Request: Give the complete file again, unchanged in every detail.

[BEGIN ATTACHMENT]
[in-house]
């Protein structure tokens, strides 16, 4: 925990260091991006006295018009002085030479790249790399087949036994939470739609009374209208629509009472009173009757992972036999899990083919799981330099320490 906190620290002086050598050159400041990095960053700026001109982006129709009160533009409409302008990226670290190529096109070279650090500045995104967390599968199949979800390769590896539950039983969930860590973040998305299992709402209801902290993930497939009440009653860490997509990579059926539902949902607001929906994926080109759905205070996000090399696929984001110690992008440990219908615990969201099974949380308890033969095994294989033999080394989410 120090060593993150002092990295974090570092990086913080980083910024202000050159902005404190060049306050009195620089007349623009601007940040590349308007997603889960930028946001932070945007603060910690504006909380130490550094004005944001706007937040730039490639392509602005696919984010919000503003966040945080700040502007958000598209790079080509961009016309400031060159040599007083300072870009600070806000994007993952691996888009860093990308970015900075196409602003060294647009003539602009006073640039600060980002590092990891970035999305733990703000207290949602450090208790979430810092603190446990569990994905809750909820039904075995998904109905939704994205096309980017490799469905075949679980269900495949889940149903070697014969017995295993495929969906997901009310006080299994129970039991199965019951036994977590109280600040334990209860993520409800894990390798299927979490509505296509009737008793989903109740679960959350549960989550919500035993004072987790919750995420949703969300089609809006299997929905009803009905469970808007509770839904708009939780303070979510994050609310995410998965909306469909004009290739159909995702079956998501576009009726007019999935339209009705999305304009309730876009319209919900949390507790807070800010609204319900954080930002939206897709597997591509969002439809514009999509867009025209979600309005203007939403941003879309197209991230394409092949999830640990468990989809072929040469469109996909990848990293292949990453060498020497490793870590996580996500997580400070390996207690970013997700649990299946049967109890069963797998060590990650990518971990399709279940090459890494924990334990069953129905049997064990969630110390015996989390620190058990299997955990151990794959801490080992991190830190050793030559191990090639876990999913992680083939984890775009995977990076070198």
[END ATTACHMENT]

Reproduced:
[in-house]
């Protein structure tokens, strides 16, 4: 925990260091991006006295018009002085030479790249790399087949036994939470739609009374209208629509009472009173009757992972036999899990083919799981330099320490 906190620290002086050598050159400041990095960053700026001109982006129709009160533009409409302008990226670290190529096109070279650090500045995104967390599968199949979800390769590896539950039983969930860590973040998305299992709402209801902290993930497939009440009653860490997509990579059926539902949902607001929906994926080109759905205070996000090399696929984001110690992008440990219908615990969201099974949380308890033969095994294989033999080394989410 120090060593993150002092990295974090570092990086913080980083910024202000050159902005404190060049306050009195620089007349623009601007940040590349308007997603889960930028946001932070945007603060910690504006909380130490550094004005944001706007937040730039490639392509602005696919984010919000503003966040945080700040502007958000598209790079080509961009016309400031060159040599007083300072870009600070806000994007993952691996888009860093990308970015900075196409602003060294647009003539602009006073640039600060980002590092990891970035999305733990703000207290949602450090208790979430810092603190446990569990994905809750909820039904075995998904109905939704994205096309980017490799469905075949679980269900495949889940149903070697014969017995295993495929969906997901009310006080299994129970039991199965019951036994977590109280600040334990209860993520409800894990390798299927979490509505296509009737008793989903109740679960959350549960989550919500035993004072987790919750995420949703969300089609809006299997929905009803009905469970808007509770839904708009939780303070979510994050609310995410998965909306469909004009290739159909995702079956998501576009009726007019999935339209009705999305304009309730876009319209919900949390507790807070800010609204319900954080930002939206897709597997591509969002439809514009999509867009025209979600309005203007939403941003879309197209991230394409092949999830640990468990989809072929040469469109996909990848990293292949990453060498020497490793870590996580996500997580400070390996207690970013997700649990299946049967109890069963797998060590990650990518971990399709279940090459890494924990334990069953129905049997064990969630110390015996989390620190058990299997955990151990794959801490080992991190830190050793030559191990090639876990999913992680083939984890775009995977990076070198």